Review and Teaching Guide!: El Deafo by Cece Bell
Nonfiction Picture Book Wednesday
Nonfiction Picture Book Wednesday is hosted by Kid Lit Frenzy and was started to help promote the reading of nonfiction texts. Most Wednesdays, we will be participating and will review a nonfiction text (though it may not always be a picture book).
Be sure to visit Kid Lit Frenzy and see what other nonfiction books are shared this week!
Author: Cece Bell
Published September 2nd, 2014 by Abrams
Publisher Summary: Going to school and making new friends can be tough. But going to school and making
new friends while wearing a bulky hearing aid strapped to your chest? That requires superpowers! In this funny, poignant graphic-novel memoir, author/illustrator Cece Bell chronicles her hearing loss at a young age and her subsequent experiences with the Phonic Ear, a very powerful—and very awkward—hearing aid. The Phonic Ear gives Cece the ability to hear—sometimes
things she shouldn’t—but also isolates her from her classmates. She really just wants to fit in and find a true friend, someone who appreciates her as she is. After some trouble, she is finally able to harness the power of the Phonic Ear and become “El Deafo, Listener for All.” And more importantly, declare a place for herself in the world and fi nd the friend she’s longed for.
Author: Cece Bell has written and illustrated several books for children, including the Geisel Honor book Rabbit & Robot: The Sleepover. She lives in Virginia with her husband, author Tom Angleberger.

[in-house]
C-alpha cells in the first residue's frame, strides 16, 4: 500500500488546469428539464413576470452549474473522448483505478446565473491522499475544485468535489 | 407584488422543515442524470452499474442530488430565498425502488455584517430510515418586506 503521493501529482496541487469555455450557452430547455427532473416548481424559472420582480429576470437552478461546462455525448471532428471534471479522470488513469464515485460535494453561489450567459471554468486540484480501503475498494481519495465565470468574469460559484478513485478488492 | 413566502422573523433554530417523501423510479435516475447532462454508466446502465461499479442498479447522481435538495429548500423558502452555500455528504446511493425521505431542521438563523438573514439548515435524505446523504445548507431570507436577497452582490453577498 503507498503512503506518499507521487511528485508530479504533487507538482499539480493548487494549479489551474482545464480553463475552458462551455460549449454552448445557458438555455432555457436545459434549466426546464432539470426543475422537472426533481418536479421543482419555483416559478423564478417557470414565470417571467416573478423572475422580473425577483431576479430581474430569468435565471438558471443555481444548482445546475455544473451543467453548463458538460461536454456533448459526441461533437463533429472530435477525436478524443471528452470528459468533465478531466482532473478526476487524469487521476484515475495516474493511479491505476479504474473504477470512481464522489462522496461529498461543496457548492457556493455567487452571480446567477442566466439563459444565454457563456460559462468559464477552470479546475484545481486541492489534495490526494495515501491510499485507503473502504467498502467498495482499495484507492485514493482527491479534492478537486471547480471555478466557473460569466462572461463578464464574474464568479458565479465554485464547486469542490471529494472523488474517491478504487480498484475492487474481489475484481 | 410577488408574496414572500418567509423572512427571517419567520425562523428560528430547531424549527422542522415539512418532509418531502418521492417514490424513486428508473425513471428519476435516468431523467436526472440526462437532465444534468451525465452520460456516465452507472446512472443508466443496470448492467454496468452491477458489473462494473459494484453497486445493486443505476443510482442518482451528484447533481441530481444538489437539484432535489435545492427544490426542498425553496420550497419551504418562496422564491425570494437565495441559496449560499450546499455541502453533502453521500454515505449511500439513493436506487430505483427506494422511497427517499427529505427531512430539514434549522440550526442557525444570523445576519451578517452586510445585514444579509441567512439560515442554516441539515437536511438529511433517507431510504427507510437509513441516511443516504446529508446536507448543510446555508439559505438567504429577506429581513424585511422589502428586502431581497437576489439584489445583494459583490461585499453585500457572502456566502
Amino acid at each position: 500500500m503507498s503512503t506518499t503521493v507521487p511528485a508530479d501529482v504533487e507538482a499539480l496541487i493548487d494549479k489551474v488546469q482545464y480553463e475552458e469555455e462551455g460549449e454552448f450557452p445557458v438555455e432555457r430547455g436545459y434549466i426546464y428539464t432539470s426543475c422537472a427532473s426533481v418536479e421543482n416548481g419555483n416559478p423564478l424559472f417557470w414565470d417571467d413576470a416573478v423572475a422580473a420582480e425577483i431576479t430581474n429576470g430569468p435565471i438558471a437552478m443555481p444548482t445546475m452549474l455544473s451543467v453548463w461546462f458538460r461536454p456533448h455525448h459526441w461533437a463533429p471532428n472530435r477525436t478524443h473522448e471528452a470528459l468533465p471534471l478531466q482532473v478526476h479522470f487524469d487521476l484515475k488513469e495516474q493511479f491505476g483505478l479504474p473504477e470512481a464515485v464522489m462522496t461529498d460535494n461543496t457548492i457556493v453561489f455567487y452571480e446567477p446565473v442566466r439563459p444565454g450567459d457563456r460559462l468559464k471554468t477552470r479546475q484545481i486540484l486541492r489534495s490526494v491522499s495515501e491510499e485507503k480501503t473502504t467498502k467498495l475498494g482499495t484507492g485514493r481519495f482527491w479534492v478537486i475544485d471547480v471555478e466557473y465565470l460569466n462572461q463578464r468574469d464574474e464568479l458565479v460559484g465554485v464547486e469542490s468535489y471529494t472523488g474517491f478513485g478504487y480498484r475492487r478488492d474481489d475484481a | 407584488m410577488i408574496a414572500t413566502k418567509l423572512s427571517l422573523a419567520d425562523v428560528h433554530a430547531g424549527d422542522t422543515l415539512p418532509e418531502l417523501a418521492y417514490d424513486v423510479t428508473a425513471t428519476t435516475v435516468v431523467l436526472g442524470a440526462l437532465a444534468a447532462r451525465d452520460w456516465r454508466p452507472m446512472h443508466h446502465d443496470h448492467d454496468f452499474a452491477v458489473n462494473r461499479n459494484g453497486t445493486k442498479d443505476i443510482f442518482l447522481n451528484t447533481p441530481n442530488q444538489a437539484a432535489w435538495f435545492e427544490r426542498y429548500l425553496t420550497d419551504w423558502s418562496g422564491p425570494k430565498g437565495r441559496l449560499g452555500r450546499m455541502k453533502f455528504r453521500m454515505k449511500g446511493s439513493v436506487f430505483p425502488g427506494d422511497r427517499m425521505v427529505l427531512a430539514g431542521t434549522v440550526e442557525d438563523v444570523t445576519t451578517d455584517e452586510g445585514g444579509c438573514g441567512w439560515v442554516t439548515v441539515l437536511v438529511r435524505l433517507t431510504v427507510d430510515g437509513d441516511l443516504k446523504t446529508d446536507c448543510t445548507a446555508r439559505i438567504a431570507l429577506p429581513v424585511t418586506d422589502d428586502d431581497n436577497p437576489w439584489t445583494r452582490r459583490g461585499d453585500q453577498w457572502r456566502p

My Review: There are times that you read a book and when you are done, you just know that it is a special book. El Deafo is one of those books. As you all know, I am a huge fan of Hurt Go Happy by Ginny Rorby, and one of the reasons I am is because it looks at disabilities in a positive light and shows that a disability is not an end, but just a change. El Deafo is another novel that does this. Although Cece, like Joey in Hurt Go Happy, finds herself deaf at a young age, we see her overcome this blow and turn it into a superpower. But this book is about more than deafness; it is about being a kid, about growing up, about friendship, about ackwardness, about school, about crushes, about family, about life. This book is truth.
Teachers’ Tools For Navigation: There is so much you can do with this graphic novel. Many activities can be found in the teaching guide that I wrote for Abrams. This book is perfect for independent reading, for lit circles with other graphic novel memoirs, for jigsawing, for read alouds, and for looking deeply into the text.
(Also, and I didn’t want to harp on this because they are both such unique books, but this book will be loved by the readers of Smile. They both look at such an important part of life.)
Discussion Questions: Language Arts: Cece uses many different kinds of clues to help her lip-read. (pages 30–31) What are the 4 types of clues? How do they help with lip-reading? In what other ways can these clues be helpful?; On page 60, Cece shares an analogy of her friendship with Laura. She feels like a baited fish that is caught on Laura’s hook. What analogies could we make to
describe Cece’s friendship with Ginny? Martha? Emma?; Science: What is meningitis? How can it cause deafness?; What is an audiologist? What would you have to study to become one?; History/Social Studies: Many deaf and hard of hearing individuals have made history, including Helen Keller, William Ellsworth Hoy, and Juliette Gordon Low. Research these or other deaf or hard of
hearing individuals throughout history and today. How did being deaf affect their lives? What were their accomplishments?
Read This If You Loved: Smile and Sister by Raina Telgemeier, The Dumbest Idea Ever! by Jimmy Grownley, I Remember Beirut by Zeina Abirached, Odd Duck by Cecil Castellucci
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